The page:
Sayers describes Wimsey’s bout with the maddening quality of the bells through alliteration, imagery, and similes in the first paragraph. “It rocked and reeled with the reeling of the bells,” line six, is an exmaple of alliteration. The repeating r’s conveys the sense of the swaying of the bells and the belfry. On line six, the belfry is described as being “drenched and drunken with noise.” This drunk quality conveys the intensity of the bells’ overwhelming effects, and the illusion that the belfry is swaying. To add to the drunk effect, a simile compares the tower to being “staggered like a drunken man,” on line seven. This line can be attributed to both the belfry and Wimsey, as he is affected by the noise of the clanging bells. These examples of alliteration, imagery, and simile contribute to the unhinging effect of the tower’s and its bells as Wimsey slowly comes one rung closer to the edge of madness.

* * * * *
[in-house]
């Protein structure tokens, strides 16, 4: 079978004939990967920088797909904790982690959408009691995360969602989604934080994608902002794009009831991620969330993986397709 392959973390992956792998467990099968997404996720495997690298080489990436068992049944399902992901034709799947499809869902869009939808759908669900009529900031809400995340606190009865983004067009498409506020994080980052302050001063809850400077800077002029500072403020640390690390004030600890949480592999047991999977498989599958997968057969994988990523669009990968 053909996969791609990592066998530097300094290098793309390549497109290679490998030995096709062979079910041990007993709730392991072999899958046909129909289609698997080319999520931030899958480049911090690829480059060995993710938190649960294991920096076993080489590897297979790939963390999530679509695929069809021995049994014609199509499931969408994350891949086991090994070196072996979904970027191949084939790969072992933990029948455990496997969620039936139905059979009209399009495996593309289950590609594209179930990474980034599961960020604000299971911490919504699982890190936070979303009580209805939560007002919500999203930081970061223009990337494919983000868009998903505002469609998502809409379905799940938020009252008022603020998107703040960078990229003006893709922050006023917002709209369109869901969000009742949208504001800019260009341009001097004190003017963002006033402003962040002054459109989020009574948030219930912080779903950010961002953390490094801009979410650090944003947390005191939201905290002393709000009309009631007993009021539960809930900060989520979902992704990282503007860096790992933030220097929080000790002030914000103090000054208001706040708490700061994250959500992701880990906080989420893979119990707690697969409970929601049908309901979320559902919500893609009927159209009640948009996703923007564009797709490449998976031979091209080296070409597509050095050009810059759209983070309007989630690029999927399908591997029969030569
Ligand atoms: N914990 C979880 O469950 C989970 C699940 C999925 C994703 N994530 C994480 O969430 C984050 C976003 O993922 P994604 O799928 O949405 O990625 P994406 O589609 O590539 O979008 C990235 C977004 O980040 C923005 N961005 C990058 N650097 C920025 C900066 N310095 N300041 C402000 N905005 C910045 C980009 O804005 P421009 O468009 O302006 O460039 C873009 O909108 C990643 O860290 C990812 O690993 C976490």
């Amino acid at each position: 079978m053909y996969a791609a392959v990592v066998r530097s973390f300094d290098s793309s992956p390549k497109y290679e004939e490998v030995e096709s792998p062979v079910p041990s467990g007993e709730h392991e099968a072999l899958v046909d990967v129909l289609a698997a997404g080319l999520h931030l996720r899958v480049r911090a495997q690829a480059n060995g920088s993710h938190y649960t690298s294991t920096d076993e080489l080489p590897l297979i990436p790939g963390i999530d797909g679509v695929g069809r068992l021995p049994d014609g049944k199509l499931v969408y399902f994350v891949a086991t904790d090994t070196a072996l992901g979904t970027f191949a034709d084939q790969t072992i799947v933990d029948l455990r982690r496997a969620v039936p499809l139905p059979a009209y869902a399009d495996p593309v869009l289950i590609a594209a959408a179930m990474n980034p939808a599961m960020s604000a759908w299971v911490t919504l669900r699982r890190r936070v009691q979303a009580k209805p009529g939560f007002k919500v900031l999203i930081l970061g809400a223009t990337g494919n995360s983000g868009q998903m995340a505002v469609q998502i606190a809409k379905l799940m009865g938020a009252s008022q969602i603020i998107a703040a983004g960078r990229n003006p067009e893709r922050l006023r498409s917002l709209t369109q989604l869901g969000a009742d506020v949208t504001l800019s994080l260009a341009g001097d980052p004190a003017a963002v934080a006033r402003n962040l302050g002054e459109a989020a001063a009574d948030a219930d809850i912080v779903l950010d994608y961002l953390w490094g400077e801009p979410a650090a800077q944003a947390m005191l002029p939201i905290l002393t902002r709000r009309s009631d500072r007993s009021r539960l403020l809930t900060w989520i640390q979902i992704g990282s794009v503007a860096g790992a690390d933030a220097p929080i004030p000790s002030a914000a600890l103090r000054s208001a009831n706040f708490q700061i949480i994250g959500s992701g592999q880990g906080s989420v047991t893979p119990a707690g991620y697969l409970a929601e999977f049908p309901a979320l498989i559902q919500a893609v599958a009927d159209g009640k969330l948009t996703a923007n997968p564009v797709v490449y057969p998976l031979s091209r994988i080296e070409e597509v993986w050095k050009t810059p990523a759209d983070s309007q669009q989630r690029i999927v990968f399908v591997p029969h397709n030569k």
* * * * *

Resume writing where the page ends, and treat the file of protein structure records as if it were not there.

A paragraph is somewhat akin to an essay, albeit a small one. The first sentence of a paragraph is the topic sentence. It states what the paragraph will be about, much like the thesis statement of an essay. The next sentences are details that support the topic sentence. In the case of an analysis of an excerpt, the sentences provide quotes as evidence, and an explanation for that quote. Additionally, an short intro is used to introduce the quote. The final sentence is relates back to the topic sentence, and may also be a segue to the next paragraph.

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